Author(s): Shaheen AA, Wan AF, Myers RP, Shaheen AA, Wan AF, Myers RP
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Abstract BACKGROUND: The accurate diagnosis of hepatitis C virus (HCV)-related fibrosis is crucial for prognostication and treatment decisions. Due to the limitations of biopsy, noninvasive alternatives including FibroTest and FibroScan have been developed. Our objective was to systematically review studies describing the accuracy of these tests for predicting HCV-related fibrosis. METHODS: Studies comparing FibroTest or FibroScan versus biopsy in HCV patients were identified via an electronic search. Random effects meta-analyses and areas under summary receiver operating characteristics curves (AUC) were examined to characterize test accuracy for significant fibrosis (F2-4) and cirrhosis. Heterogeneity was explored using meta-regression. RESULTS: Twelve studies were identified, 9 for FibroTest (N = 1,679) and 4 for FibroScan (N = 546). In heterogeneous analyses for significant fibrosis, the AUCs for FibroTest and FibroScan were 0.81 (95\% CI 0.78-84) and 0.83 (0.03-1.00), respectively. At a threshold of approximately 0.60, the sensitivity and specificity of the FibroTest were 47\% (35-59\%) and 90\% (87-92\%). For FibroScan (threshold approximately 8 kPa), corresponding values were 64\% (50-76\%) and 87\% (80-91\%), respectively. Methodological quality, the length of liver biopsy specimens, and inclusion of special populations did not explain the observed heterogeneity. However, the diagnostic accuracy of both measures was associated with the prevalence of significant fibrosis and cirrhosis in the study populations. For cirrhosis, the summary AUCs for FibroTest and FibroScan were 0.90 (95\% CI not calculable) and 0.95 (0.87-0.99), respectively. CONCLUSIONS: FibroTest and FibroScan have excellent utility for the identification of HCV-related cirrhosis, but lesser accuracy for earlier stages. Refinements are necessary before these tests can replace liver biopsy.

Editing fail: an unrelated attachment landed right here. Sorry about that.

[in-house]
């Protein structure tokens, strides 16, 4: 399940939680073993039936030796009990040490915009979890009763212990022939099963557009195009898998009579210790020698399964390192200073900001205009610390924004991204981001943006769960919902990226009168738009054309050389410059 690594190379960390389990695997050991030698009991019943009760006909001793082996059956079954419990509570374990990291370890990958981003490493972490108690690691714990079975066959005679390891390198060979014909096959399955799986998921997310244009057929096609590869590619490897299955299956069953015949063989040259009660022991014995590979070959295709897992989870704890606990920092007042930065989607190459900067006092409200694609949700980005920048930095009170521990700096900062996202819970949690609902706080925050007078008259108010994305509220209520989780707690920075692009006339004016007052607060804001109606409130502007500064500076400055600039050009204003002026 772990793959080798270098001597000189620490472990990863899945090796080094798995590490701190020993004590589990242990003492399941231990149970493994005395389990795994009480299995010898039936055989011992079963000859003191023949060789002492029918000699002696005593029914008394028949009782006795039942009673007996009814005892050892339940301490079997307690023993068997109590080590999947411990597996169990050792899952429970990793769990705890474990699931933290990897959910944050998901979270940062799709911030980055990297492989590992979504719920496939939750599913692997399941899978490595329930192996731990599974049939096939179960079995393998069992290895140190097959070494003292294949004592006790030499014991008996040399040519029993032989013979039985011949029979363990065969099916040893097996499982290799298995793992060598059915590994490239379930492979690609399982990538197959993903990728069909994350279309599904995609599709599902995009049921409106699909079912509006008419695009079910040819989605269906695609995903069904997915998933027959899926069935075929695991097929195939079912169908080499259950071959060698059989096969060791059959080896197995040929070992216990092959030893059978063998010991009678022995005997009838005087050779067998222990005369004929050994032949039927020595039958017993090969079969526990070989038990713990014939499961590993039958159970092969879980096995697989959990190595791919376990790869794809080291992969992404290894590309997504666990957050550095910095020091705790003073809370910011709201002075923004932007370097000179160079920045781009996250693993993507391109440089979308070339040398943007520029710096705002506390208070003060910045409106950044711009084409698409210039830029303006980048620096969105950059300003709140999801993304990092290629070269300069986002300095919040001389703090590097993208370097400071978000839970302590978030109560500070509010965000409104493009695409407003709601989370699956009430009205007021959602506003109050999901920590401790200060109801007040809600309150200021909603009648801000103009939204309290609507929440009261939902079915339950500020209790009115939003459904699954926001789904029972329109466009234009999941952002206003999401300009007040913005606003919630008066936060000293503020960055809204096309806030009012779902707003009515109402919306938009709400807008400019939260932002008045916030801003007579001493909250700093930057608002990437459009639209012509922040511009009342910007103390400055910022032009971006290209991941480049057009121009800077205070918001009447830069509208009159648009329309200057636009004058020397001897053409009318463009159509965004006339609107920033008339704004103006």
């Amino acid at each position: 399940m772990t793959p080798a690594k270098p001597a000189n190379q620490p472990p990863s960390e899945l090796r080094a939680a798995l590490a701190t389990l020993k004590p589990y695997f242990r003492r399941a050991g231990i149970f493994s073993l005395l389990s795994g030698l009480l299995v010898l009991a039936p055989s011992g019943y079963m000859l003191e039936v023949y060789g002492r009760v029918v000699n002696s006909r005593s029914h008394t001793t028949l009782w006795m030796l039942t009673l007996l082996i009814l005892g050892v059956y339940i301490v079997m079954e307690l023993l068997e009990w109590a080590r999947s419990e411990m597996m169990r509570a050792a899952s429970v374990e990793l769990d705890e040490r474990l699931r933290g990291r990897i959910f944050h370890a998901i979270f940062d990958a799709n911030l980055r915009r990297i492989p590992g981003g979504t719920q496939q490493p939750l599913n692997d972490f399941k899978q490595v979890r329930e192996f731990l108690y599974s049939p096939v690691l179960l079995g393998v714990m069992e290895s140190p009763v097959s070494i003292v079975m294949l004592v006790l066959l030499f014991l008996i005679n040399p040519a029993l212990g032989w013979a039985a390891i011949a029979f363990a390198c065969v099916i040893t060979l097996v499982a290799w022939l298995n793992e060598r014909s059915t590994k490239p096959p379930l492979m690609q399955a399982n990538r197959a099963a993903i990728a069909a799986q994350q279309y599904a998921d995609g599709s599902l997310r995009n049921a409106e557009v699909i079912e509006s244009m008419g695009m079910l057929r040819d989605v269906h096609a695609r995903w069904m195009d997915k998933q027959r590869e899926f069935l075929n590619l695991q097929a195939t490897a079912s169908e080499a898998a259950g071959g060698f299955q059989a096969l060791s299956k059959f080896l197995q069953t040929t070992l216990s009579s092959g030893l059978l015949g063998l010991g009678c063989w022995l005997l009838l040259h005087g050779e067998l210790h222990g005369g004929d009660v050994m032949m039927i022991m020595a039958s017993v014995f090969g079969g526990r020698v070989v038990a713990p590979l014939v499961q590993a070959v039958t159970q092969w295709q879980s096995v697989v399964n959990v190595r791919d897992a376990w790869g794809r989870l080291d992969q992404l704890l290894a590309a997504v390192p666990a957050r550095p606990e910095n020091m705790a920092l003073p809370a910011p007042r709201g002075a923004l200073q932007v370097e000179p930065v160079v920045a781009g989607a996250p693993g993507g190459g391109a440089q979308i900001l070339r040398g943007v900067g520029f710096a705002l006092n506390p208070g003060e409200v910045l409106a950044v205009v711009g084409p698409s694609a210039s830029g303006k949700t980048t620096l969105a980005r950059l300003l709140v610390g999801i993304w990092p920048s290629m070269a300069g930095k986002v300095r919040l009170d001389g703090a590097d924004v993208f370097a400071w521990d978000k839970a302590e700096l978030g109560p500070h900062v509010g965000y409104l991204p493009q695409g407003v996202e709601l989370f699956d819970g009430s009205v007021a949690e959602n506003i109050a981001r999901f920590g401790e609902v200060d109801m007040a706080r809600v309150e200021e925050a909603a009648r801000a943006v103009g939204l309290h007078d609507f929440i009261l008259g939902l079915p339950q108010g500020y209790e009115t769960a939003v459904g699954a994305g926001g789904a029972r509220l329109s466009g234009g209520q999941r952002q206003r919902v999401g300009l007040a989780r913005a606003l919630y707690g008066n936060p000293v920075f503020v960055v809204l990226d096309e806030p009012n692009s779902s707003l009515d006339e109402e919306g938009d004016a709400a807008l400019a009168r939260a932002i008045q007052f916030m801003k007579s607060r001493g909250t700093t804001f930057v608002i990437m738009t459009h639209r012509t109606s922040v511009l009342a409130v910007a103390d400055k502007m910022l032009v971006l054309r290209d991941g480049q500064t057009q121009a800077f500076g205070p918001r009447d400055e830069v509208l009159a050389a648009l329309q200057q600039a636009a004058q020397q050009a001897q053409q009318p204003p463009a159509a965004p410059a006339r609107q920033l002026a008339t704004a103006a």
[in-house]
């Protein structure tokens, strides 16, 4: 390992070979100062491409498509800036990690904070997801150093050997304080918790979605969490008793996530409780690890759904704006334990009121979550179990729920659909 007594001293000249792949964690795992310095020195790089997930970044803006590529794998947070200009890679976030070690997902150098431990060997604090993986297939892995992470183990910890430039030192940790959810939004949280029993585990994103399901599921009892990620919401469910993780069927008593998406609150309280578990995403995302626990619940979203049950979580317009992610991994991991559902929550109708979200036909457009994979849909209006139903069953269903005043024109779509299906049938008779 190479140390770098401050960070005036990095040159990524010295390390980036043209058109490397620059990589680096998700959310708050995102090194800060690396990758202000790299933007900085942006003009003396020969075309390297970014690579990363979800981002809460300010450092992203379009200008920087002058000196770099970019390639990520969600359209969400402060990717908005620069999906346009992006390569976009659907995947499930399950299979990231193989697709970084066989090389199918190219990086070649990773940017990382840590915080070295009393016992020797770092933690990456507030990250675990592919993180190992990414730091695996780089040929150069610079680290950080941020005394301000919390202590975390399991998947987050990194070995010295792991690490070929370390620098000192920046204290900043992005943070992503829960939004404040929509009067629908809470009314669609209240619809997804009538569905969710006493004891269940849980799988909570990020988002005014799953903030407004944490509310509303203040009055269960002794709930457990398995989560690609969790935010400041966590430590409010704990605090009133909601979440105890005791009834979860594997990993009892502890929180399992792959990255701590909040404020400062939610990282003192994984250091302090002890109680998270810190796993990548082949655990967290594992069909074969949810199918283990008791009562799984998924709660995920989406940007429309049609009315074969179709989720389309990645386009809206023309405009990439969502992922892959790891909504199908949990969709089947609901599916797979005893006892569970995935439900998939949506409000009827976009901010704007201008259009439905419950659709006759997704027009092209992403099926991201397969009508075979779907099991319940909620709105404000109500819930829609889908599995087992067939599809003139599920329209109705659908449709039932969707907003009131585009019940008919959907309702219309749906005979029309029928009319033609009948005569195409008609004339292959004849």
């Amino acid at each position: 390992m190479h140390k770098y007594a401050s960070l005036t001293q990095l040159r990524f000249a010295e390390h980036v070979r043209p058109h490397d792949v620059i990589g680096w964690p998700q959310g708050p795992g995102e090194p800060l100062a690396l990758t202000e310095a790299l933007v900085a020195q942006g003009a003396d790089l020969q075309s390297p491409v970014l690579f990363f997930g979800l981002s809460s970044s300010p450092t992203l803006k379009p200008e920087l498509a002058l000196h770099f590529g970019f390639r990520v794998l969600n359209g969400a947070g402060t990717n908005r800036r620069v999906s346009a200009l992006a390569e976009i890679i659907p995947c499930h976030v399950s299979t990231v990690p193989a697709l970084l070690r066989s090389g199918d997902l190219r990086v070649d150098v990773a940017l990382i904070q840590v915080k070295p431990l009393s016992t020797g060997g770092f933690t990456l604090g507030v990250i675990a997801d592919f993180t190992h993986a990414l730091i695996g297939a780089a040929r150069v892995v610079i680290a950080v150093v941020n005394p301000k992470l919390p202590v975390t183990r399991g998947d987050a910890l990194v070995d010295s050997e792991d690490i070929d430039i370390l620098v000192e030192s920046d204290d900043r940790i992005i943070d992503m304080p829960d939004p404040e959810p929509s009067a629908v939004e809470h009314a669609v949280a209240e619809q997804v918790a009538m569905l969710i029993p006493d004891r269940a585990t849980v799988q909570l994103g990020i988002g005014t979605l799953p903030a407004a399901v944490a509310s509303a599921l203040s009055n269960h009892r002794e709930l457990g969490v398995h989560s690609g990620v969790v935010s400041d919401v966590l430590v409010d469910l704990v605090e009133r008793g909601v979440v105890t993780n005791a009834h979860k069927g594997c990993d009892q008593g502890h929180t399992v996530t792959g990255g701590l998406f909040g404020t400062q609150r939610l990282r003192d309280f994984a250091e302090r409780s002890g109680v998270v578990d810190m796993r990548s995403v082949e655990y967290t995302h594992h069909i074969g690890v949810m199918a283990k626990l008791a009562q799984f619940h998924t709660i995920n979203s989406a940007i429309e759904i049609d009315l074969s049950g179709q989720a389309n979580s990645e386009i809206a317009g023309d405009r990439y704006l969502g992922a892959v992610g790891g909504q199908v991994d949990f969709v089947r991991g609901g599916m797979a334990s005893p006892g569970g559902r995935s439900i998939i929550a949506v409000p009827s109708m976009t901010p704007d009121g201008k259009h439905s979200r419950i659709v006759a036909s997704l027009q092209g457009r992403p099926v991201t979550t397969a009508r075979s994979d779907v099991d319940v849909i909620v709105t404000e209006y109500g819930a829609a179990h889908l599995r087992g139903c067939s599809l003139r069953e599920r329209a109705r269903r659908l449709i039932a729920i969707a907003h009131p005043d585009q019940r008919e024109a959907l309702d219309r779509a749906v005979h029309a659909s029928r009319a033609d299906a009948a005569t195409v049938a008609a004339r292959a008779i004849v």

This article was published in Am J Gastroenterol
and referenced in Journal of AIDS & Clinical Research